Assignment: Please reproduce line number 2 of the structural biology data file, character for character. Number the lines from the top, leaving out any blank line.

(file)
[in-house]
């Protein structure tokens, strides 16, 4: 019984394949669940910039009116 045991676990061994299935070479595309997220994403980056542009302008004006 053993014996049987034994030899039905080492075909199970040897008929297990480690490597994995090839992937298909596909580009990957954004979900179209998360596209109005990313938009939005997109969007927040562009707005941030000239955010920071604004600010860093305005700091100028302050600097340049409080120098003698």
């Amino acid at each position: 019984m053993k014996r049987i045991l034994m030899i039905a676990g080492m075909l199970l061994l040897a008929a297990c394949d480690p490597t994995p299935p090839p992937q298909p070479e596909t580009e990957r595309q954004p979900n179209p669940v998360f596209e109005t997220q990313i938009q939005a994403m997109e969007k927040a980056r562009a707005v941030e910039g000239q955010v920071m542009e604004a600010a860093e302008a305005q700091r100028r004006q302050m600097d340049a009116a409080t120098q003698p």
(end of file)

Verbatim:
């Protein structure tokens, strides 16, 4: 019984394949669940910039009116 045991676990061994299935070479595309997220994403980056542009302008004006 053993014996049987034994030899039905080492075909199970040897008929297990480690490597994995090839992937298909596909580009990957954004979900179209998360596209109005990313938009939005997109969007927040562009707005941030000239955010920071604004600010860093305005700091100028302050600097340049409080120098003698």